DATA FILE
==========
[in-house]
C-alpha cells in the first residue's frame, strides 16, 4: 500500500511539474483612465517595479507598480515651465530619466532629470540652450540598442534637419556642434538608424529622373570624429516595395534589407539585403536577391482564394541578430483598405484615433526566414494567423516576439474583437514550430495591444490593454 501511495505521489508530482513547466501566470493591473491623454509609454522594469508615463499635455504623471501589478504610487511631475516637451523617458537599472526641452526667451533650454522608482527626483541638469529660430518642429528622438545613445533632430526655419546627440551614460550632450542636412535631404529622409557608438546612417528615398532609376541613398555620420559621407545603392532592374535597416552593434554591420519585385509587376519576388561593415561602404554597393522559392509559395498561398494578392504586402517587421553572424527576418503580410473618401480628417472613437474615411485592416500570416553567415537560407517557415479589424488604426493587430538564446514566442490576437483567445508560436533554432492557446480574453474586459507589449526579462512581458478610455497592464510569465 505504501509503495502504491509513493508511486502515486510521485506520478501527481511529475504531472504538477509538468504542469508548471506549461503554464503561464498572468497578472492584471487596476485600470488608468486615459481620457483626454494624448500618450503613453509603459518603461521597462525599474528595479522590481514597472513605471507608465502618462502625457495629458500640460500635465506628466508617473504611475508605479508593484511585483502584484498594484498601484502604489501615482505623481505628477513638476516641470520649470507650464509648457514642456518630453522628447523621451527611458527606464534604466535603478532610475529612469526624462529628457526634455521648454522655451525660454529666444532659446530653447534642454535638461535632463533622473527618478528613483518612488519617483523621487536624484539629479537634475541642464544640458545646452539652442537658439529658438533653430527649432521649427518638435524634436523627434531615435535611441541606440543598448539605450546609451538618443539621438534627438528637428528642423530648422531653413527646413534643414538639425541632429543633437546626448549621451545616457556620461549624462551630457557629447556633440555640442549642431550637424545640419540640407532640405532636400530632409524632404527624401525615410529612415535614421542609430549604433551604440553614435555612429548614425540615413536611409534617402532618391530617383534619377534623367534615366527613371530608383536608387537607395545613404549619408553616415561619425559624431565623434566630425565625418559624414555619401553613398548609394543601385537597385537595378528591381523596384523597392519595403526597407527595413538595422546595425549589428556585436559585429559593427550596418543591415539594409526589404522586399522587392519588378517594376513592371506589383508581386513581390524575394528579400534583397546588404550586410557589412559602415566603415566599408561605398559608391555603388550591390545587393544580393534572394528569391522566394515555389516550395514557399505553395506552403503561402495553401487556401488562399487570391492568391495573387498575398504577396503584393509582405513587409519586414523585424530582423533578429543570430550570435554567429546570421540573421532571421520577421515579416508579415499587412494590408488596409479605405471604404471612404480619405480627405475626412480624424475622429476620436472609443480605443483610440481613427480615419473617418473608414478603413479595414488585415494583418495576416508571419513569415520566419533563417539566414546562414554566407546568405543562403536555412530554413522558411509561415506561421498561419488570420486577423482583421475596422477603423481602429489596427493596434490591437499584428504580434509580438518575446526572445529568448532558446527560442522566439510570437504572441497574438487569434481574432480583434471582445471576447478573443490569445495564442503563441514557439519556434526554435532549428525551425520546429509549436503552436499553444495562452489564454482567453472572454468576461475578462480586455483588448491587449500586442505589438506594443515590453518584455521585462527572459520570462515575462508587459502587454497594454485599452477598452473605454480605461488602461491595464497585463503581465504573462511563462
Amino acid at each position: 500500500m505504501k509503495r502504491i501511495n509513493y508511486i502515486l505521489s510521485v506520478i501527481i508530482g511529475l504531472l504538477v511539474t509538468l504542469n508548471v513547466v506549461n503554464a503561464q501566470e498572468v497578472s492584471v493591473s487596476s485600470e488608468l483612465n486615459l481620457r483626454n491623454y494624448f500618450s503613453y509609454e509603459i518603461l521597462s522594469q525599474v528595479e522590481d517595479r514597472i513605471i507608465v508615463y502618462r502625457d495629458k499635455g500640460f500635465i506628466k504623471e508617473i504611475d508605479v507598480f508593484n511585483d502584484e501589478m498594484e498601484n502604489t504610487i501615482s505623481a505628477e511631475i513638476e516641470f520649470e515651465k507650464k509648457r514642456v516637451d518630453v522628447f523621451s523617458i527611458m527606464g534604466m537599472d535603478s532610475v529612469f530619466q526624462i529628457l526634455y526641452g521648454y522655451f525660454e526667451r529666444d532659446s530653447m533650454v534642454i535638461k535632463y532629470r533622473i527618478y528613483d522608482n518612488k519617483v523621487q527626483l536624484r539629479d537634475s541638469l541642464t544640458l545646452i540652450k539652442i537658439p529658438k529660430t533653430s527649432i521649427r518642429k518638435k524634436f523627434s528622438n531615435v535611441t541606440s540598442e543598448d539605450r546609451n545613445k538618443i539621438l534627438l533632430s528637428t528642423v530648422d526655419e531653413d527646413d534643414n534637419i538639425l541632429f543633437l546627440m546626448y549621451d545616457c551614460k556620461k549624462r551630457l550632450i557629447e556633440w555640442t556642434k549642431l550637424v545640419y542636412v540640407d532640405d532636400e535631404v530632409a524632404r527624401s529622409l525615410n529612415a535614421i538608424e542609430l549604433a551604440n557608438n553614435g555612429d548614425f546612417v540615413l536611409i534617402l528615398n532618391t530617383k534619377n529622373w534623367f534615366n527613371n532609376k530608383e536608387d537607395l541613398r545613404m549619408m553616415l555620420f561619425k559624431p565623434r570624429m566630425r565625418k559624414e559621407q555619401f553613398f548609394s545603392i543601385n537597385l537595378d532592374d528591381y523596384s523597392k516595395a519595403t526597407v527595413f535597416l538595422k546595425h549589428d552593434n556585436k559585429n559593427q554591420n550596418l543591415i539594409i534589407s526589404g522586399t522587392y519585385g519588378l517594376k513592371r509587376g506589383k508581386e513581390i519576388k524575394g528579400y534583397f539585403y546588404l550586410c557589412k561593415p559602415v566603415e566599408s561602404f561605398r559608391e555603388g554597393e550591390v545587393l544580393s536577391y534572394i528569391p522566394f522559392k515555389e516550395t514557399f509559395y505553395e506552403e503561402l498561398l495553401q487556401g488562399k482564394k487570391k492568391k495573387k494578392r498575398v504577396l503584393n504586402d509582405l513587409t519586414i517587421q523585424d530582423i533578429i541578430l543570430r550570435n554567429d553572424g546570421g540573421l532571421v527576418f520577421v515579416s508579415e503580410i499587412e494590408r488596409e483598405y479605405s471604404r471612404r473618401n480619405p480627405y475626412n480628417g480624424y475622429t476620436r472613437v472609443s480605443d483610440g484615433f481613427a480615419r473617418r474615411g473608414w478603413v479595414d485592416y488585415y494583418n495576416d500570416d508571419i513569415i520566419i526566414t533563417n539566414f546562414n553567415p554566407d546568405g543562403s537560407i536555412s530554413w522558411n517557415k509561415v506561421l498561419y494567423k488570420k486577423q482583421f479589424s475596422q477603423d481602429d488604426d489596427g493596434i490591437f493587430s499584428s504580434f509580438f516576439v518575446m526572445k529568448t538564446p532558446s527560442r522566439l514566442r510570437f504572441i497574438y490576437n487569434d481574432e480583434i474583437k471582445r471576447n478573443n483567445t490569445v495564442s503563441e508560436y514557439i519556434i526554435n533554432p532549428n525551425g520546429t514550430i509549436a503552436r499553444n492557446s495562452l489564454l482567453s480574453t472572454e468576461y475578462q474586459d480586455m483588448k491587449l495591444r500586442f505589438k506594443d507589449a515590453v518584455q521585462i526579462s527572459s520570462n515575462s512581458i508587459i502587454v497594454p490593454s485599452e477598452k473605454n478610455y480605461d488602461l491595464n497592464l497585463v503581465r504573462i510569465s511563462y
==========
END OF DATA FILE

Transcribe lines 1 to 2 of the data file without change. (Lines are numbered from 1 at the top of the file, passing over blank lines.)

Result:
[in-house]
C-alpha cells in the first residue's frame, strides 16, 4: 500500500511539474483612465517595479507598480515651465530619466532629470540652450540598442534637419556642434538608424529622373570624429516595395534589407539585403536577391482564394541578430483598405484615433526566414494567423516576439474583437514550430495591444490593454 501511495505521489508530482513547466501566470493591473491623454509609454522594469508615463499635455504623471501589478504610487511631475516637451523617458537599472526641452526667451533650454522608482527626483541638469529660430518642429528622438545613445533632430526655419546627440551614460550632450542636412535631404529622409557608438546612417528615398532609376541613398555620420559621407545603392532592374535597416552593434554591420519585385509587376519576388561593415561602404554597393522559392509559395498561398494578392504586402517587421553572424527576418503580410473618401480628417472613437474615411485592416500570416553567415537560407517557415479589424488604426493587430538564446514566442490576437483567445508560436533554432492557446480574453474586459507589449526579462512581458478610455497592464510569465 505504501509503495502504491509513493508511486502515486510521485506520478501527481511529475504531472504538477509538468504542469508548471506549461503554464503561464498572468497578472492584471487596476485600470488608468486615459481620457483626454494624448500618450503613453509603459518603461521597462525599474528595479522590481514597472513605471507608465502618462502625457495629458500640460500635465506628466508617473504611475508605479508593484511585483502584484498594484498601484502604489501615482505623481505628477513638476516641470520649470507650464509648457514642456518630453522628447523621451527611458527606464534604466535603478532610475529612469526624462529628457526634455521648454522655451525660454529666444532659446530653447534642454535638461535632463533622473527618478528613483518612488519617483523621487536624484539629479537634475541642464544640458545646452539652442537658439529658438533653430527649432521649427518638435524634436523627434531615435535611441541606440543598448539605450546609451538618443539621438534627438528637428528642423530648422531653413527646413534643414538639425541632429543633437546626448549621451545616457556620461549624462551630457557629447556633440555640442549642431550637424545640419540640407532640405532636400530632409524632404527624401525615410529612415535614421542609430549604433551604440553614435555612429548614425540615413536611409534617402532618391530617383534619377534623367534615366527613371530608383536608387537607395545613404549619408553616415561619425559624431565623434566630425565625418559624414555619401553613398548609394543601385537597385537595378528591381523596384523597392519595403526597407527595413538595422546595425549589428556585436559585429559593427550596418543591415539594409526589404522586399522587392519588378517594376513592371506589383508581386513581390524575394528579400534583397546588404550586410557589412559602415566603415566599408561605398559608391555603388550591390545587393544580393534572394528569391522566394515555389516550395514557399505553395506552403503561402495553401487556401488562399487570391492568391495573387498575398504577396503584393509582405513587409519586414523585424530582423533578429543570430550570435554567429546570421540573421532571421520577421515579416508579415499587412494590408488596409479605405471604404471612404480619405480627405475626412480624424475622429476620436472609443480605443483610440481613427480615419473617418473608414478603413479595414488585415494583418495576416508571419513569415520566419533563417539566414546562414554566407546568405543562403536555412530554413522558411509561415506561421498561419488570420486577423482583421475596422477603423481602429489596427493596434490591437499584428504580434509580438518575446526572445529568448532558446527560442522566439510570437504572441497574438487569434481574432480583434471582445471576447478573443490569445495564442503563441514557439519556434526554435532549428525551425520546429509549436503552436499553444495562452489564454482567453472572454468576461475578462480586455483588448491587449500586442505589438506594443515590453518584455521585462527572459520570462515575462508587459502587454497594454485599452477598452473605454480605461488602461491595464497585463503581465504573462511563462